import java.awt.Color;
 import java.awt.Graphics2D;
 import java.awt.RenderingHints;
 import java.awt.image.BufferedImage;
 import java.io.File;
 import javax.imageio.ImageIO;

 public class DrawSmoothCircle {
 public static void main(String[] argv) throws Exception {
 BufferedImage bufferedImage = new BufferedImage(100,100,    BufferedImage.TYPE_INT_RGB);
 Graphics2D g2d = bufferedImage.createGraphics();

 g2d.setRenderingHint (RenderingHints.KEY_ANTIALIASING,   RenderingHints.VALUE_ANTIALIAS_ON);
 g2d.setPaint(Color.green);
 g2d.fillOval(10, 10, 50, 50);
 g2d.dispose();

 ImageIO.write(bufferedImage, "png", new File("e:\\newimage.png"));
 }
 }

UPDATE:

After searching alot:

There is nothing wrong with the code but,

Well, unfortunately Java 2D (or at least Sun's current implementation) does not support "soft clipping."

But Also got a trick for the clips: Follow This link,you can achieve what you are asking for.

(Also, i got a smooth edge, cause i din't use clip stuff,in my above image)

share|improve this answer
    
Where did the lines go? If you run the code, you'll get a circle with lines. –  CodeGuy Jan 20 '13 at 8:29
    
No i mean din't with the middle lines.Ok will try out. –  joey rohan Jan 20 '13 at 8:32
    
Yeah, it works fine without the lines. Something in the process of making the lines is doing it. –  CodeGuy Jan 20 '13 at 8:37
    
The problem is not actually when drawing shapes, but instead when filling or painting to a Clip. –  Andrew Thompson Jan 20 '13 at 8:37
    
@AndrewThompson I see. So do you think there's another way to draw this shape without using a clip? –  CodeGuy Jan 20 '13 at 8:39

Here was the answer. I adapted the majority of the code from this site. Take a look:

enter image description here

Here's the code:

public void paintComponent(Graphics g) {

        // Create a translucent intermediate image in which we can perform
        // the soft clipping
        GraphicsConfiguration gc = ((Graphics2D) g).getDeviceConfiguration();
        BufferedImage img = gc.createCompatibleImage(getWidth(), getHeight(), Transparency.TRANSLUCENT);
        Graphics2D g2 = img.createGraphics();

        // Clear the image so all pixels have zero alpha
        g2.setComposite(AlphaComposite.Clear);
        g2.fillRect(0, 0, getWidth(), getHeight());

        // Render our clip shape into the image.  Note that we enable
        // antialiasing to achieve the soft clipping effect.  Try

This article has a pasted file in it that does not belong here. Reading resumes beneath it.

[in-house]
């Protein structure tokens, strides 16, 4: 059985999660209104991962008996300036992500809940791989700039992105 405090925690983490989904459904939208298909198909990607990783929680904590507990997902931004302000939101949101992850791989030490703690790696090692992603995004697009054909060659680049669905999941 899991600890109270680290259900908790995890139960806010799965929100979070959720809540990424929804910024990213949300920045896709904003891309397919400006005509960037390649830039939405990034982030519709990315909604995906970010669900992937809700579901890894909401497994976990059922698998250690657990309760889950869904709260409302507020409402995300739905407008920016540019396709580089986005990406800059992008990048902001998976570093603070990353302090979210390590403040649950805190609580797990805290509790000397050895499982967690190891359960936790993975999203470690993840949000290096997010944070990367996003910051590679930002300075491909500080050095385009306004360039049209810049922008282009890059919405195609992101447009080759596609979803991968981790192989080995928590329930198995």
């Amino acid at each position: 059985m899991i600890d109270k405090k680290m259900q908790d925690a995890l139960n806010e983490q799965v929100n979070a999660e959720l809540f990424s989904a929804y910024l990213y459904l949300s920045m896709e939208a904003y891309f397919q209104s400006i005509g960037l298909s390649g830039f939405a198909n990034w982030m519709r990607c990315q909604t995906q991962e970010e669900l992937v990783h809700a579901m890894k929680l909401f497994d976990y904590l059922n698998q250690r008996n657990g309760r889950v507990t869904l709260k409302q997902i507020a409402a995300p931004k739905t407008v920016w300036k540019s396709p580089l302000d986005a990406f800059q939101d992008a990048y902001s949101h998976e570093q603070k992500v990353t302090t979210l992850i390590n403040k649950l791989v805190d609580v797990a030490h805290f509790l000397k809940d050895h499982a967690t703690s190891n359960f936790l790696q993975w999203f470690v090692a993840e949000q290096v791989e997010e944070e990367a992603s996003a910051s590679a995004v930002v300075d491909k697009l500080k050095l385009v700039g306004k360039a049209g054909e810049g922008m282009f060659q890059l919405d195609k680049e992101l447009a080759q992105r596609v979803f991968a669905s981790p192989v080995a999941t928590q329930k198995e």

// commenting out the line that enables antialiasing, and
        // you will see that you end up with the usual hard clipping.
        g2.setComposite(AlphaComposite.Src);
        g2.setRenderingHint(RenderingHints.KEY_ANTIALIASING, RenderingHints.VALUE_ANTIALIAS_ON);
        g2.setColor(Color.WHITE);
        g2.fillOval(0, 0, getRadius(), getRadius());

        // Here's the trick... We use SrcAtop, which effectively uses the
        // alpha value as a coverage value for each pixel stored in the
        // destination.  For the areas outside our clip shape, the destination
        // alpha will be zero, so nothing is rendered in those areas.  For
        // the areas inside our clip shape, the destination alpha will be fully
        // opaque, so the full color is rendered.  At the edges, the original
        // antialiasing is carried over to give us the desired soft clipping
        // effect.
        g2.setComposite(AlphaComposite.SrcAtop);
        g2.setColor(lineColor);
        int gap = LINE_GAP;
        AffineTransform at = g2.getTransform();

        g2.setTransform(AffineTransform.getRotateInstance(Math.toRadians(45),getRadius() / 2, getRadius() / 2));

        for (int index = 0; index < 10; index++) {
            int x1 = index*gap-(LINE_THICKNESS/2);
            int y1 = 0;
            int x2 = index*gap+(LINE_THICKNESS/2);
            int y2 = getRadius();
            int width = x2 - x1;
            int height = y2 - y1;

            g2.fillRect(x1, y1, width, height);
        }

        g2.setTransform(at);
        g2.dispose();

        // Copy our intermediate image to the screen
        g.drawImage(img, 0, 0, null);
    }
share|improve this answer
    
Glad you figured it out :)+1 –  joey rohan Jan 20 '13 at 10:37

Update

OK. Then the idea is to not use clipping at all but instead to make the clipped shape by subtracting areas from each other.

Clipping by subtracting areas

import java.awt.*;
import java.awt.geom.*;
import java.awt.image.BufferedImage;
import javax.swing.*;